TITLE: Black Magic Debugging
AUTHOR: Chuck McManis
LAST UPDATE: 25-Aug-2013


One of the challenges I took on was to move all of my development for embedded systems to Linux. The reason I took this challenge on is because I currently own hardware that I bought which I can no longer use because its development tools run on an operating system that is no longer existent (Windows98 in this case). And the amazing bloatware that some packages manufacturers foist upon you, like Atmel Studio 6+, really try my patience.

Embedded software development is extremely straight forward, you don’t need a GUI based IDE, you don’t need wizards for writing your software, all you need are a compiler, a debugger, and a simple text editor. All of which are available “for free” as open source products. The key insight for chip makers, if you are reading this, is that software tools should not be a profit and loss center in your operation, they should strive to lower the friction for getting things done on your chips. Do that, and you get customer loyalty, don’t do this, and you build resentment that incites engineers to move to a different platform.

The Sticky Bit: Debugging

These days even the “paid” products usually use the GCC toolchain for doing development. The process is pretty much the same everywhere, edit source files, compile them, and then link them into an “image” which can be transferred to the target system and run.

Primitive debugging in embedded systems usually means doing something like flipping a GPIO and watching an LED turn on or off, where an LED state change is indicative of code being called or perhaps failing. More sophisticated debugging involves sending out progress messages to a serial port (UART) which are captured by a serial port terminal “emulation” program (or a real terminal if you are hard core!). But the best way to debug code on an embedded system is using the manufacturer’s debugging port and hooking your tool chain right into that. This lets you get down and dirty with the hardware and see what is happening, and watch when things go wrong. No more guessing about what a variable contained when you entered a routine if you can just look at it. The problem is that if you need to use a proprietary interface to do that, you are stuck running the manufacturers tool on the operating system they happen to support (usually some flavor of Windows) Enter the Black Magic Debugging Probe from BlackSphere Technologies.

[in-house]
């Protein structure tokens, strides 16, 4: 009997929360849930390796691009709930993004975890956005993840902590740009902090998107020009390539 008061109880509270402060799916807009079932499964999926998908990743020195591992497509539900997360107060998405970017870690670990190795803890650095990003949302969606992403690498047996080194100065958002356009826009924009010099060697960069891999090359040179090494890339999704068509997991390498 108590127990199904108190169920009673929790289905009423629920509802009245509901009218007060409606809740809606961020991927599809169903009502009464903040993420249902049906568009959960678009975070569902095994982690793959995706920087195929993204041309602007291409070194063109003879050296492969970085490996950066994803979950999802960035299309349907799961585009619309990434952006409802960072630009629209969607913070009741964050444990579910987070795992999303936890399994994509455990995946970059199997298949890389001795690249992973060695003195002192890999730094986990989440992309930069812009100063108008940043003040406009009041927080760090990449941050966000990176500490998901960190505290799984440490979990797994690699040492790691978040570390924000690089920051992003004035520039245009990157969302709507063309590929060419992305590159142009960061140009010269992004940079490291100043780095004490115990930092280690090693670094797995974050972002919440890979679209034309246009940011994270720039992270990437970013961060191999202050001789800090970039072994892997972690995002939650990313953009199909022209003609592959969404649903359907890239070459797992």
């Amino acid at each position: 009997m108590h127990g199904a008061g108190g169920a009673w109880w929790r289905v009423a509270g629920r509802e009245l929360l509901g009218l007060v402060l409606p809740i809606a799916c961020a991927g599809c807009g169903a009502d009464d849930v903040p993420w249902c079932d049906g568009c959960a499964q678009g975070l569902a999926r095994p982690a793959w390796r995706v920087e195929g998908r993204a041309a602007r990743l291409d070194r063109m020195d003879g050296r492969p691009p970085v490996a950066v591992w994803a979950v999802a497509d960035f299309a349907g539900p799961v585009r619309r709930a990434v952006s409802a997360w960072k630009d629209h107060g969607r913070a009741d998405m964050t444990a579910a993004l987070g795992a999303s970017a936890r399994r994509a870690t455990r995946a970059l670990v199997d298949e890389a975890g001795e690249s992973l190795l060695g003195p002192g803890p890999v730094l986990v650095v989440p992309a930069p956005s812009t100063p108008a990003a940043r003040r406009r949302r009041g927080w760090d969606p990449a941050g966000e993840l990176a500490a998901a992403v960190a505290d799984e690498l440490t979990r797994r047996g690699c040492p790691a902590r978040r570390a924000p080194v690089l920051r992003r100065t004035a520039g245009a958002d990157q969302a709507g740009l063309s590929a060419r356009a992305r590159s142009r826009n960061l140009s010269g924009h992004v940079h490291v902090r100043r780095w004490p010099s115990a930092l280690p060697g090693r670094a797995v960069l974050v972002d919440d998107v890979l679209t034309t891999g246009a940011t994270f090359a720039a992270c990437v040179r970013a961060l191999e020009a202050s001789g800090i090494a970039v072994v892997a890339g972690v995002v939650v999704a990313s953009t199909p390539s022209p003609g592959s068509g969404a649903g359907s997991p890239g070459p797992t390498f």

The Black Magic Debugging Probe

The probe, shown above, is really very cool. It is also very small. The size actually threw me off for a bit when I got one as I really hadn’t internalized this picture with the ruler next to it. It is small, and the 10 pin connector uses 50 mil spacing. That is also quite small. So before I could use it with the STM32F4-Discovery board, I needed to adapt it to connect to the 6 pin SWD connector.

You can see my cable in the image above, basically you can buy a pre-made IDC cable (10 pin to 10 pin) from Digikey by ordering part number SAM8218-ND and then modifying it.

To modify the cable you need to cut off one end, add crimp on plug connectors and then install it in a 6x1 Molex KK connector. This is delicate work but not impossible. The TI EKS-LM4F232 board actually as a 10 pin, 50 mil, JTAG connector on it so you can use the cable unmodified.

Note that the cable connectors are polarized, one of the cable ends plugs into the BMP and the cable exits from the board, the other end requires that the cable be bent back on itself. I used the side that could go straight out without bending for aesthetic reasons. Once you have removed one end of the cable, use a razor blade to initially separate the individual connectors for a short distance and then used your fingers to pull them apart for about 1". The reason you use your fingers is that the insulation naturally breaks between the conductors and you get individual wires with insulation all around on them that way as opposed to exposed wires.

After separating them use a wire stripper to remove about 3/16" of insulation from the end, twist the exposed connectors, and then use a bit of solder to tin them. This keeps the wires together and after crimping you can heat the pin up to have the solder reflow in the crimped connection.